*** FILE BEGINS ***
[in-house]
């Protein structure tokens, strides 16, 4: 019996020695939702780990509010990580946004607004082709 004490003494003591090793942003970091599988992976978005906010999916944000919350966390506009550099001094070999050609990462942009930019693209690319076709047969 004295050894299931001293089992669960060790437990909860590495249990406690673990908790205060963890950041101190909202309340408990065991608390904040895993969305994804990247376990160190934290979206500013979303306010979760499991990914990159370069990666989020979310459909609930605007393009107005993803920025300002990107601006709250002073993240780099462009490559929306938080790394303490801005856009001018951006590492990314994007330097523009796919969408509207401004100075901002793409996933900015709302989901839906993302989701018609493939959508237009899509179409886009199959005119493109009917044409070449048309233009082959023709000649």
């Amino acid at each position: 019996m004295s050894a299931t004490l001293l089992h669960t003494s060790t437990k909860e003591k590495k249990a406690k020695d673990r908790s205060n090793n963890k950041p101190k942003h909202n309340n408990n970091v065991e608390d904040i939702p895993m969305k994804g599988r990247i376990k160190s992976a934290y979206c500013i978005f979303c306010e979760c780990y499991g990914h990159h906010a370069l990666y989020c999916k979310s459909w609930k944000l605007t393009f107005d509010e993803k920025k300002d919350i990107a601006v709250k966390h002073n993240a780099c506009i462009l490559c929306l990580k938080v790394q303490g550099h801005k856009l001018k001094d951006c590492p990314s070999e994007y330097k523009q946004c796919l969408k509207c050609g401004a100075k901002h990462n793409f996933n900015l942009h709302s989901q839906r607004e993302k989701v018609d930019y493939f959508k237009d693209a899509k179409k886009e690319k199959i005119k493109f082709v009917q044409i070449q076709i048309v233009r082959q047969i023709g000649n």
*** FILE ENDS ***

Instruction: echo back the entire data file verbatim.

[in-house]
């Protein structure tokens, strides 16, 4: 019996020695939702780990509010990580946004607004082709 004490003494003591090793942003970091599988992976978005906010999916944000919350966390506009550099001094070999050609990462942009930019693209690319076709047969 004295050894299931001293089992669960060790437990909860590495249990406690673990908790205060963890950041101190909202309340408990065991608390904040895993969305994804990247376990160190934290979206500013979303306010979760499991990914990159370069990666989020979310459909609930605007393009107005993803920025300002990107601006709250002073993240780099462009490559929306938080790394303490801005856009001018951006590492990314994007330097523009796919969408509207401004100075901002793409996933900015709302989901839906993302989701018609493939959508237009899509179409886009199959005119493109009917044409070449048309233009082959023709000649």
């Amino acid at each position: 019996m004295s050894a299931t004490l001293l089992h669960t003494s060790t437990k909860e003591k590495k249990a406690k020695d673990r908790s205060n090793n963890k950041p101190k942003h909202n309340n408990n970091v065991e608390d904040i939702p895993m969305k994804g599988r990247i376990k160190s992976a934290y979206c500013i978005f979303c306010e979760c780990y499991g990914h990159h906010a370069l990666y989020c999916k979310s459909w609930k944000l605007t393009f107005d509010e993803k920025k300002d919350i990107a601006v709250k966390h002073n993240a780099c506009i462009l490559c929306l990580k938080v790394q303490g550099h801005k856009l001018k001094d951006c590492p990314s070999e994007y330097k523009q946004c796919l969408k509207c050609g401004a100075k901002h990462n793409f996933n900015l942009h709302s989901q839906r607004e993302k989701v018609d930019y493939f959508k237009d693209a899509k179409k886009e690319k199959i005119k493109f082709v009917q044409i070449q076709i048309v233009r082959q047969i023709g000649n």